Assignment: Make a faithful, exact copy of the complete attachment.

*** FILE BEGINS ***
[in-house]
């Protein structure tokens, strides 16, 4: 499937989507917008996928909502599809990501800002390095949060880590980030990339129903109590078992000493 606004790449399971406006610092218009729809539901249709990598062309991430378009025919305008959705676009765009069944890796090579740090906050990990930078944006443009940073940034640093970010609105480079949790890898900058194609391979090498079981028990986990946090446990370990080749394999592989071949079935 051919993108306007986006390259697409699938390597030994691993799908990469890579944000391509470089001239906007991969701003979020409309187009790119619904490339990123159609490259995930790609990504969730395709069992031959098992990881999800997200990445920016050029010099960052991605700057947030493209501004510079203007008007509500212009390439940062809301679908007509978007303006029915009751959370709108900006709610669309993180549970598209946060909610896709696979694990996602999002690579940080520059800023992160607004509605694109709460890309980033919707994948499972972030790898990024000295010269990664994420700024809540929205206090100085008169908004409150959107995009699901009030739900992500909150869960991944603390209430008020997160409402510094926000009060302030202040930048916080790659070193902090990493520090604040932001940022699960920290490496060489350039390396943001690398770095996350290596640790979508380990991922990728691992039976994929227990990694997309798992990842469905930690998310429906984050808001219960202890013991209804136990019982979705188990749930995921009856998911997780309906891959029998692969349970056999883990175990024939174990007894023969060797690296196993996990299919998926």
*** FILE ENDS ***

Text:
[in-house]
């Protein structure tokens, strides 16, 4: 499937989507917008996928909502599809990501800002390095949060880590980030990339129903109590078992000493 606004790449399971406006610092218009729809539901249709990598062309991430378009025919305008959705676009765009069944890796090579740090906050990990930078944006443009940073940034640093970010609105480079949790890898900058194609391979090498079981028990986990946090446990370990080749394999592989071949079935 051919993108306007986006390259697409699938390597030994691993799908990469890579944000391509470089001239906007991969701003979020409309187009790119619904490339990123159609490259995930790609990504969730395709069992031959098992990881999800997200990445920016050029010099960052991605700057947030493209501004510079203007008007509500212009390439940062809301679908007509978007303006029915009751959370709108900006709610669309993180549970598209946060909610896709696979694990996602999002690579940080520059800023992160607004509605694109709460890309980033919707994948499972972030790898990024000295010269990664994420700024809540929205206090100085008169908004409150959107995009699901009030739900992500909150869960991944603390209430008020997160409402510094926000009060302030202040930048916080790659070193902090990493520090604040932001940022699960920290490496060489350039390396943001690398770095996350290596640790979508380990991922990728691992039976994929227990990694997309798992990842469905930690998310429906984050808001219960202890013991209804136990019982979705188990749930995921009856998911997780309906891959029998692969349970056999883990175990024939174990007894023969060797690296196993996990299919998926």